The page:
A law professor described Judge Thomas Hardiman, a candidate for the impending Supreme Court nomination, as a “Second Amendment extremist” for his originalist view of the Constitution, specifically regarding the Second Amendment.
Adam Winkler, a professor at the University of California at Los Angeles School of Law, argued that if Hardiman were confirmed, the Supreme Court would be more likely to take up cases challenging current firearm laws, lending the potential for those laws to be struck down.
Consequently, with Hardiman on the Supreme Court, there would be more legal gun ownership in what are now heavily regulated states like California and Connecticut.
“He believes the government has very little leeway in regulating guns,” Winkler told The Washington Post.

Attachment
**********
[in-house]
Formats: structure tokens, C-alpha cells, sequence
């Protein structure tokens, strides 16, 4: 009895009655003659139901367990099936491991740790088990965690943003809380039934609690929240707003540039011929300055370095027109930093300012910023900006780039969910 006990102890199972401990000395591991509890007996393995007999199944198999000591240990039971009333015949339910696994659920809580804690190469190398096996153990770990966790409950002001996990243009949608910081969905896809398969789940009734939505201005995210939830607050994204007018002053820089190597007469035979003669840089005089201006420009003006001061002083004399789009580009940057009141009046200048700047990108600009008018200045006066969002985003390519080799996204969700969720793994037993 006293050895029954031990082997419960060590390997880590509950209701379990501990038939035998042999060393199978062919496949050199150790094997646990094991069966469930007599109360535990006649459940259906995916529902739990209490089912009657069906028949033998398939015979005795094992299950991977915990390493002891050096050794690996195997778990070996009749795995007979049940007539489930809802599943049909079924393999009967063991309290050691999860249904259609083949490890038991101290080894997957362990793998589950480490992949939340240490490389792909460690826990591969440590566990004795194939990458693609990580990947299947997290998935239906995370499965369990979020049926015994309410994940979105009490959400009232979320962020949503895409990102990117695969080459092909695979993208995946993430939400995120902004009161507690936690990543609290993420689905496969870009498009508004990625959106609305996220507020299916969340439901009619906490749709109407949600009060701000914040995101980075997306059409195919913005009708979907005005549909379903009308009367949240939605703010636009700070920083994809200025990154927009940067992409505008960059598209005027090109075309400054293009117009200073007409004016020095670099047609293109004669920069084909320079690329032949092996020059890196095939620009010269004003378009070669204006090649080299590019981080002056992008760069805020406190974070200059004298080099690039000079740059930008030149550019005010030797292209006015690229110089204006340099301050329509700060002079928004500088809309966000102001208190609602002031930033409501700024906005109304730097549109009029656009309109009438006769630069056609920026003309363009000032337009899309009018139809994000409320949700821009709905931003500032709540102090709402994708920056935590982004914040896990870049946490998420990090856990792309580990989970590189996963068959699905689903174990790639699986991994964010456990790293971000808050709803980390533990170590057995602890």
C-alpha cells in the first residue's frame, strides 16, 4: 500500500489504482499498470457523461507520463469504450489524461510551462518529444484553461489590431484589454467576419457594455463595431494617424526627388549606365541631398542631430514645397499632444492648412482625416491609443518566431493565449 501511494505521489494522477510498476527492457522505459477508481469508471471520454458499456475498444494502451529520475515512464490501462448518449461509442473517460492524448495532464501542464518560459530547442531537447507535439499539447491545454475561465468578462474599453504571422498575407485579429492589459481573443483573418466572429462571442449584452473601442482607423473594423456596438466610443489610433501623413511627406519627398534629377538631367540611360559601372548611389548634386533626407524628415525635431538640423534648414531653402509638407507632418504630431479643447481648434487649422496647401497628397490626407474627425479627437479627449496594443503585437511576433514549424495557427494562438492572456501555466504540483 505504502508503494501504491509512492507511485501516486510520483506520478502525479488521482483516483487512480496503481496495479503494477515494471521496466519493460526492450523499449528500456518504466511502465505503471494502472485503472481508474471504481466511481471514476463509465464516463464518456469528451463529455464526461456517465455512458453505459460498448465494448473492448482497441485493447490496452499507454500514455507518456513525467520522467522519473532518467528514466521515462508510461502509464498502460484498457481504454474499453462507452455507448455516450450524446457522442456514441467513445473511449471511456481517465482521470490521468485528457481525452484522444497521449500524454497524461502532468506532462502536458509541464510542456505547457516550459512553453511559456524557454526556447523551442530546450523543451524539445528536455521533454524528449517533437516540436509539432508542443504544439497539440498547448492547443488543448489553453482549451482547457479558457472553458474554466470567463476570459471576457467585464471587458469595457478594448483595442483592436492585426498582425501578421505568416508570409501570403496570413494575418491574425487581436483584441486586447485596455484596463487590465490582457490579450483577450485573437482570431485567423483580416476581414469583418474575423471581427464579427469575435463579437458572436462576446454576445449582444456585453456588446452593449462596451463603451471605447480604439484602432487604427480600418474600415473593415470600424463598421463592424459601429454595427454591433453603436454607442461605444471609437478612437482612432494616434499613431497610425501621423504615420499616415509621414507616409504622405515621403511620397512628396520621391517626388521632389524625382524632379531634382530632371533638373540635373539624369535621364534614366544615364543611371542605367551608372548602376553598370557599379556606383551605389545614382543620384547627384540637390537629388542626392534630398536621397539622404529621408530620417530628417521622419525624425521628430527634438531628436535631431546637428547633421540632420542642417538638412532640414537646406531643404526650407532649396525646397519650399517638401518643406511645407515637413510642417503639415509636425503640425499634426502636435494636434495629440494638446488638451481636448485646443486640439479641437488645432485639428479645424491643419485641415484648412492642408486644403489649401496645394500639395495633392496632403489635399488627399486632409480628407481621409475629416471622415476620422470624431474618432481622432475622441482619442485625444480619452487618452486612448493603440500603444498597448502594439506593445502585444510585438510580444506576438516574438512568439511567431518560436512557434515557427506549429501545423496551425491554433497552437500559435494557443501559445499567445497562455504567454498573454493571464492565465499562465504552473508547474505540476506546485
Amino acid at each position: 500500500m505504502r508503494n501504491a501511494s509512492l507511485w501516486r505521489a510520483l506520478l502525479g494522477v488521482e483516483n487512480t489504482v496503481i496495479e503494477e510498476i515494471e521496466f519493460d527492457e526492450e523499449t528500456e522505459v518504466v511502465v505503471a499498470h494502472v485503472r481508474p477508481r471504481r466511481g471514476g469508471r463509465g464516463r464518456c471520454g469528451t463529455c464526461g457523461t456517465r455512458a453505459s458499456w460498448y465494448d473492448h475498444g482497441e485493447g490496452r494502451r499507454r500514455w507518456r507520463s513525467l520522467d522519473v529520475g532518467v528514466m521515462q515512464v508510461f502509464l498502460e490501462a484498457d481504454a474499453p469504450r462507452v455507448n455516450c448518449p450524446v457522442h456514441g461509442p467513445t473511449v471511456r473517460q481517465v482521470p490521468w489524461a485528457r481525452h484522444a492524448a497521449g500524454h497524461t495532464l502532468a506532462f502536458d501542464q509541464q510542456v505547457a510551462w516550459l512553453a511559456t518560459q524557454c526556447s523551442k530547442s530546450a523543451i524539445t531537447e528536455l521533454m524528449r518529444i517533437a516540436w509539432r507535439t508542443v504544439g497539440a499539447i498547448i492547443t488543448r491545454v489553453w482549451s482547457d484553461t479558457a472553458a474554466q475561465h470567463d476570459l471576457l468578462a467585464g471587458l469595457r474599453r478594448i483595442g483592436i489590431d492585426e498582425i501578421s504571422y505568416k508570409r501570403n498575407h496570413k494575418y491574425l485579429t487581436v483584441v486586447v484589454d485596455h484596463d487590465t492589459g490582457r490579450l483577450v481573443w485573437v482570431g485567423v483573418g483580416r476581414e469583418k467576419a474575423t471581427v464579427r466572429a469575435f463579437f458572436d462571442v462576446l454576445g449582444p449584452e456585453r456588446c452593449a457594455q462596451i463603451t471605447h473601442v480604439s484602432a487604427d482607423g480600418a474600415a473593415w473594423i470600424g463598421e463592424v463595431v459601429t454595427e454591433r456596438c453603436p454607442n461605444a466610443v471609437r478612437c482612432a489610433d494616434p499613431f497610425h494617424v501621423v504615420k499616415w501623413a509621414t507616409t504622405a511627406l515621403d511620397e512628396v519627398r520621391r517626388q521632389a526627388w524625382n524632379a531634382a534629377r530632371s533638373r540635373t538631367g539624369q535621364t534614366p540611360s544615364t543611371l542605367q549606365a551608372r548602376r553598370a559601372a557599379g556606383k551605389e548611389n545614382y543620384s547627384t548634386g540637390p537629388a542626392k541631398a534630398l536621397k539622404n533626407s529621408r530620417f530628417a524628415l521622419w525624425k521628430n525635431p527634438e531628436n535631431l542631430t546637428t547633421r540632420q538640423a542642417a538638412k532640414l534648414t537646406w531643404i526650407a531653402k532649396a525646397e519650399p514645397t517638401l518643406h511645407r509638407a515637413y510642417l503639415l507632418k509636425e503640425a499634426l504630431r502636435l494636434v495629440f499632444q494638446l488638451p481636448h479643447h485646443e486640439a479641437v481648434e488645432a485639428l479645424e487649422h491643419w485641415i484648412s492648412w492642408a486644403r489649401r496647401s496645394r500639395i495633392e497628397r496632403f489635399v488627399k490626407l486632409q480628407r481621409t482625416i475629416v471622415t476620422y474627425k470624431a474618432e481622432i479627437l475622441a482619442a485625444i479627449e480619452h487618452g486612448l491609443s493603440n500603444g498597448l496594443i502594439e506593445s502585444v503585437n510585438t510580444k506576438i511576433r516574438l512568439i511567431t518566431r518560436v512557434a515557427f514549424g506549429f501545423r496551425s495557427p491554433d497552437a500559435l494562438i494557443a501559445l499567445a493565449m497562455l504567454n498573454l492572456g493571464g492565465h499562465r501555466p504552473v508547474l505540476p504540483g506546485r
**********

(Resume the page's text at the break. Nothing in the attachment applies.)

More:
“He thinks the only type of gun-control laws that are constitutionally permissible are the ones that existed at the founding,” he said.
Most notably, Hardiman wrote a 40-page dissent for Drake v. Filko where he argued that the Second Amendment guarantees the right to carry a firearm in public, saying that “because the need for self-defense naturally exists both outside and inside the home, I would hold that the Second Amendment applies outside the home.”
Hardiman, a judge on the 3rd U.S. Circuit Court of Appeals, expressed his views on how he interprets the Constitution in the dissent for Muller v. Maenza, writing, “No matter how laudable the end, the Supreme Court has long made clear that the Constitution disables the government from employing certain means to prevent, deter or detect violent crime.”
President Donald Trump reportedly has narrowed down his list of potential Supreme Court candidates to three federal appeals judges: Amy Coney Barrett, Brett Kavanaugh and Raymond Kethledge.
Trump has said he will announce his nominee on Monday.
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